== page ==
Death of Maisie Ward
emigrant chaplain and CHAS was formed. Mrs Walsh said: "She was a highly intelligent woman, a tremendous organiser who got things done, but had little small talk and was difficult to get to know. She was an extremely generous person helping the homeless and others in need."
She was chairman of the Catholic Evidence 'Guild and became a theology student. Her parents were close friends of the poet Browning, about whom she wrote a book and she was related to the Norfolk family. Gerard Noel writes: Maisie Sheed was more widely known as Maisie Ward, under which name she wrote many notable books during a long life of dedicated and romantic service to the Faith. Ward was her maiden name, indicating her attachment to that illustrious family which produced such intellectual giants during and after the second spring of English Catholicism. Maisie Ward's We was romantic both professionally and privately, her partnership with the famous Frank Sheed combining lyrically happy marriage with brilliant success for the publishing firm of Sheed and Ward, apart from constant other literary and lecturing activity and wide travels. She was herself a brilliant advocate, and often Maintained that effective membership of the Catholic• Evidence Guild which she and Frank masterminded with such zeal and skill, should produce in anyone powers of advocacy to rival any barrister.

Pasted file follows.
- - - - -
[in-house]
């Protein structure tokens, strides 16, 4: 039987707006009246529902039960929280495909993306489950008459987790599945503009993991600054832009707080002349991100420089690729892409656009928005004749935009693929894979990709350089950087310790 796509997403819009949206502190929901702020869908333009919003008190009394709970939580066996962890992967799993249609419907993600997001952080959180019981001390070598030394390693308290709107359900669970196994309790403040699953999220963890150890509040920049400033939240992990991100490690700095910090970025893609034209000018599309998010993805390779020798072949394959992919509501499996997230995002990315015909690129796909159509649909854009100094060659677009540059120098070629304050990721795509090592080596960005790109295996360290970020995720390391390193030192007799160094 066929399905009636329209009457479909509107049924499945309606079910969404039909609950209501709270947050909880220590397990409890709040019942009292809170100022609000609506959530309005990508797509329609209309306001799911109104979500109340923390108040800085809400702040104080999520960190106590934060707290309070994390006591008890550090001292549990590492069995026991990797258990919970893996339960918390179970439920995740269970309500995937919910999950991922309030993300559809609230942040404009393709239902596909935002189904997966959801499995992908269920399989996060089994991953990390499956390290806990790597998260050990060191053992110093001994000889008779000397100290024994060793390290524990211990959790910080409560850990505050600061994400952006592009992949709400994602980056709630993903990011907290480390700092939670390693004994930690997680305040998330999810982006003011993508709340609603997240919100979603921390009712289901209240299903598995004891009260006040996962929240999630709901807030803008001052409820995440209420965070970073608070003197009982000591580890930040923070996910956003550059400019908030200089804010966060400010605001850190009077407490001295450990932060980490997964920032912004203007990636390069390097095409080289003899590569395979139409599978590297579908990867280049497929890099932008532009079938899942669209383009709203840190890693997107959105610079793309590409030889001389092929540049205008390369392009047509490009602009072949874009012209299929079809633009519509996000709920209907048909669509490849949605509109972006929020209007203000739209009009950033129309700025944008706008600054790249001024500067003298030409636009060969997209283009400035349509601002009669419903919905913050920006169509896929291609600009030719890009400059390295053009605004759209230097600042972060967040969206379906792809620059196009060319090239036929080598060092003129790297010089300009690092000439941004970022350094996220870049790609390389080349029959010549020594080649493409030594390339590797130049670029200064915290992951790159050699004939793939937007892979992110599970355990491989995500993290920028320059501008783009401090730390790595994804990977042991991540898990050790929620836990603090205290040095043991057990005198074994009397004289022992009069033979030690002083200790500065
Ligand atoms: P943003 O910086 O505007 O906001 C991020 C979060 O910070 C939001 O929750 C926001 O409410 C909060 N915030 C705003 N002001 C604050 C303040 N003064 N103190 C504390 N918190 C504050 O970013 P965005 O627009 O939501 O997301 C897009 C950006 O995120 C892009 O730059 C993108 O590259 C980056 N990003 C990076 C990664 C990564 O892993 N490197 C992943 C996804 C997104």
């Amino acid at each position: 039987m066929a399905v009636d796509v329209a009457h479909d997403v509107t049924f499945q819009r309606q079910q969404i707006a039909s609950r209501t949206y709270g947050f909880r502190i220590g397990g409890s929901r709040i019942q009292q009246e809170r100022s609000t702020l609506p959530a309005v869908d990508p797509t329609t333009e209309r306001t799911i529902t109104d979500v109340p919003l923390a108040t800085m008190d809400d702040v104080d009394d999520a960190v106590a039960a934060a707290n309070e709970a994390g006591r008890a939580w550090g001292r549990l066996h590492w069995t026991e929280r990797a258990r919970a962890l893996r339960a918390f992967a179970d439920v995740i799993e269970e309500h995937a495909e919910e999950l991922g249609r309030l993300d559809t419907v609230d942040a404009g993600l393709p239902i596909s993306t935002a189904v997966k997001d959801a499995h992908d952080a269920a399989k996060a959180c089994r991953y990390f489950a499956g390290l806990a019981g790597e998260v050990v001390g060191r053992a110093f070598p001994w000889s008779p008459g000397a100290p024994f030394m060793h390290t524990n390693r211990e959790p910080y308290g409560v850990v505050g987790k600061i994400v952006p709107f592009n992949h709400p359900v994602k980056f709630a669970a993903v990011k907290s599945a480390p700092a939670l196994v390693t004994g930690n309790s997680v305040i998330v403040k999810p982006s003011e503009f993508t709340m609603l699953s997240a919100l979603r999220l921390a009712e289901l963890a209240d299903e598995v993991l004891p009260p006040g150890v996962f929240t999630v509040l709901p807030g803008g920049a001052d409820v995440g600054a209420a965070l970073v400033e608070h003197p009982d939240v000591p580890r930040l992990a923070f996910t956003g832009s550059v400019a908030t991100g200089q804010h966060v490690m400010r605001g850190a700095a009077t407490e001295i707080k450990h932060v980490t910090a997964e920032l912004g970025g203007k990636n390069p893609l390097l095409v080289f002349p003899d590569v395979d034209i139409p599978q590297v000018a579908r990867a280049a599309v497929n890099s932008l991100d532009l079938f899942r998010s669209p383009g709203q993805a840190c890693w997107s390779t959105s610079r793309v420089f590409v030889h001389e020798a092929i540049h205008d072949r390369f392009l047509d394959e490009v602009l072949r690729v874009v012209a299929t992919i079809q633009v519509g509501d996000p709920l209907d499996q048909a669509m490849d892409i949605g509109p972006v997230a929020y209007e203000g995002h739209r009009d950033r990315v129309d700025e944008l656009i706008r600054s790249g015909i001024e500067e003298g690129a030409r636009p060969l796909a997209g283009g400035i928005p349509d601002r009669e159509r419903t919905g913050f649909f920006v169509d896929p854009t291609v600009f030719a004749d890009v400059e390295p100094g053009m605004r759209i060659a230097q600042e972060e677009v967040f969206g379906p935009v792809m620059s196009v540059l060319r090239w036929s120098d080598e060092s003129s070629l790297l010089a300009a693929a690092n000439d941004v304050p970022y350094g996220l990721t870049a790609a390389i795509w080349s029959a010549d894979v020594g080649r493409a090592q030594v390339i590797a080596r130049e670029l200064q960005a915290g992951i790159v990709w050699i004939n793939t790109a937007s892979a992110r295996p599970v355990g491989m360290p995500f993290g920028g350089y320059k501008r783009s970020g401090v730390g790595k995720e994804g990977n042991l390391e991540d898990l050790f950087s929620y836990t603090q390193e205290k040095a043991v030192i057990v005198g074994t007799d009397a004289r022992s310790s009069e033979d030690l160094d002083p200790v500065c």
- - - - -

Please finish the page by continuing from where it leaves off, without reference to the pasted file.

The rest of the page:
Her literary output was prodigious, and perhaps her best written memorial is her life and study of G. K. Chesterton, published just after the war. Her own mind was in the Chestertonian mould, but as modern as anyone's despite the love of and intimacy with the Church's rich tradition which characterised her whole life.
Her books also included "The Wilfrid Wards and the Transition", "Insurrection versus Resurrection", "The splendour of the Rosary", "France Pagan" and "Young Mr Newman".
Maisie Ward was kind and' gentle in all her personal relationships but stern and powerful in her adherence to the poetry of truth which, for her, lay near the heart of abiding faith.
Attempt to save magazine Impact
Although it was earlier feared that Impact, the Catholic action hi-monthly magazine associated with the Salford and Shrewsbury dioceses would have to close down, there are now hopes that it may survive. Members of the Manchester Link Society, whic is responsible for publication, have entered into negotiations which they hope will see the magazine appearing in a different format by Easter.